Just like any business in a service industry, the UAW needs more customers. For a union, that means more members.
The UAW's dues-paying membership has eroded steadily from about 1.5 million in pre-recession 1979 to more than a half-million today. That's a loss of about a million members -- nearly two-thirds of its customer base -- in 27 years.
And buyouts and layoffs mean the total could fall further by year end, even if the union recruits more members from outside the industry.
This is not a new problem.
Martin Gerber -- one of Walter Reuther's early comrades -- saw it coming nearly a quarter century ago.
Gerber, who died last year, joined the union in 1937. He was on the UAW's executive board for 39 years and retired in 1983 as a UAW vice president and director of the union's organizing department. Back then, Gerber told Automotive News that the biggest threat to the UAW was the ferocious resistance of Japanese automakers to the union's organizing drives. The second biggest challenge was the threat of outsourcing production to lower-cost countries.
Since then, the UAW's biggest failure has been its inability to organize the factories run by Japanese automakers as their share of U.S. production and sales has grown. In business terms, the UAW has lost market share among the workers who build cars and trucks.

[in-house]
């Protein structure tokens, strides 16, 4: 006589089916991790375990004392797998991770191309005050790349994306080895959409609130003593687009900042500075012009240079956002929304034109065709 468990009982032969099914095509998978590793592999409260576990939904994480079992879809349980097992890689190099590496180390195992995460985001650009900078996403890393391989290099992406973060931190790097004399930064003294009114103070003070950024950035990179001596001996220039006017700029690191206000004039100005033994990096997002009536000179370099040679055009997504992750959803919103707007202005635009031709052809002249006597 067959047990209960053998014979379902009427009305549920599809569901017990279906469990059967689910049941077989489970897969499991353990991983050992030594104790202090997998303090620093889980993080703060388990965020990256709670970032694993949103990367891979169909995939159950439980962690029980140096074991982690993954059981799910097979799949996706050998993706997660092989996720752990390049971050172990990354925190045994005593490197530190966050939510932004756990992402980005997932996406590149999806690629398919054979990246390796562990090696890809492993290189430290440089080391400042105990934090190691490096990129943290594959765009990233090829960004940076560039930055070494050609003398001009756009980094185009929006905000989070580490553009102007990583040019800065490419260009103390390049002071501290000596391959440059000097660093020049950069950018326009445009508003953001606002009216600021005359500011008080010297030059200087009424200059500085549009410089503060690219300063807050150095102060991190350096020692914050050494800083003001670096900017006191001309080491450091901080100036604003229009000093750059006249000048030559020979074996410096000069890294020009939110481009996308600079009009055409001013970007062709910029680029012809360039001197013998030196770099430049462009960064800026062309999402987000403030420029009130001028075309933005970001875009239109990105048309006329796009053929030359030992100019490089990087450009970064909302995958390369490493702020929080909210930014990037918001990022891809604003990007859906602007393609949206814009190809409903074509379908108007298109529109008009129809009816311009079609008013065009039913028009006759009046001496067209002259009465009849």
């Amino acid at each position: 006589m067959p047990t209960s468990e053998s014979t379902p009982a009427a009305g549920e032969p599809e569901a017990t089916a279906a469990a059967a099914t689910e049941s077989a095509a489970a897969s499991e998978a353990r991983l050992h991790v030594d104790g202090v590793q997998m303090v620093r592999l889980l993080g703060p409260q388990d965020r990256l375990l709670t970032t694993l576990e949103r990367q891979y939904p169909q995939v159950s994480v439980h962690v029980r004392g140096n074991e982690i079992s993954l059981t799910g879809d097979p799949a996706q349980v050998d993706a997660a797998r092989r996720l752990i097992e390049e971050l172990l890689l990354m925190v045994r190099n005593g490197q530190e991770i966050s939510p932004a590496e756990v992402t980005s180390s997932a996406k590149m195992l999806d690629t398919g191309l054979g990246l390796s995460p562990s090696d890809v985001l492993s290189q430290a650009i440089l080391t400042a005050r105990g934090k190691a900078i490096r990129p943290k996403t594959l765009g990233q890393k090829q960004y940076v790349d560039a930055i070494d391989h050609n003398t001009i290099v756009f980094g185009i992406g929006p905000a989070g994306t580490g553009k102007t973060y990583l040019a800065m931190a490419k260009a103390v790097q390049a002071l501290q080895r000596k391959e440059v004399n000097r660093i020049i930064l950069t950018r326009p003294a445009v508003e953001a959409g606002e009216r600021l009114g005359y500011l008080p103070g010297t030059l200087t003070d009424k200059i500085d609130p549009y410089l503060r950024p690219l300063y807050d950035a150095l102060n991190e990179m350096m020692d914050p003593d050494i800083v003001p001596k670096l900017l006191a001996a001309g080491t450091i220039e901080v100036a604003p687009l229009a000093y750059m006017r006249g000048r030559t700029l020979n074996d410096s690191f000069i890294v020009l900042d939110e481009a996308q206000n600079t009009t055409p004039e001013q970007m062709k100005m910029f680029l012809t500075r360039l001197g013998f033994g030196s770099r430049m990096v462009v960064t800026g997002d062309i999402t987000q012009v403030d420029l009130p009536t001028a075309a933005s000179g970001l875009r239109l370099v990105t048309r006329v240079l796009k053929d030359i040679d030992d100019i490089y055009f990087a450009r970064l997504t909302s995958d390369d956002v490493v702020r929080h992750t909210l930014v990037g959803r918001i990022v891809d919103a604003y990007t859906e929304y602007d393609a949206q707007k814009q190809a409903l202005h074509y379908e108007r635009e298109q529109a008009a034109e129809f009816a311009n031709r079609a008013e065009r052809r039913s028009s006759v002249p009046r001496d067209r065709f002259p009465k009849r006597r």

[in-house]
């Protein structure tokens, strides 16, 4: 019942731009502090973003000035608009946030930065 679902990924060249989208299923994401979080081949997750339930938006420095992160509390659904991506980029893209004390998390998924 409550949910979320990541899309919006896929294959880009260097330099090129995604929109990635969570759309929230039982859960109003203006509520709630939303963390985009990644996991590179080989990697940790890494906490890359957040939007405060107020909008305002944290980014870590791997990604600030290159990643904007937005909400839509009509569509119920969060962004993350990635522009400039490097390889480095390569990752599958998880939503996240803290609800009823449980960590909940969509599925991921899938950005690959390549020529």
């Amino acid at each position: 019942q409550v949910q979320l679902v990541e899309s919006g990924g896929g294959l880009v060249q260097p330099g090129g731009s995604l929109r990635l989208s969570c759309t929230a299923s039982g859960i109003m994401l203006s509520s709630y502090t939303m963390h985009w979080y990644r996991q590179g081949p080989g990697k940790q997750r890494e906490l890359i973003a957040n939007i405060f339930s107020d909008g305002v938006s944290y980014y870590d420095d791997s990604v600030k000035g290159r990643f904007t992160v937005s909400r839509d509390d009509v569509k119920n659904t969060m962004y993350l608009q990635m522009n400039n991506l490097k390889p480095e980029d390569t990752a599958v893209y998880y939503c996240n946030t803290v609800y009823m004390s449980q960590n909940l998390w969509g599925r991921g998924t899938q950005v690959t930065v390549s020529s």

Why don't workers want to join the UAW?
Is it because workers don't think they need a union because their benefits -- except for retirement -- are pretty close?
Is it because the Japanese fight dirty, as Gerber charged in 1983?
Is it because the union has a blue-state political orientation that seems out of sync in the red states where so many factories are built?
Like any business that is losing customers in a service industry, the UAW needs to reassess the market. Then it must update its mission statement, re-engineer its business model and find ways to add value for members.
The alternative could be fatal.
You may e-mail Edward Lapham at [email protected]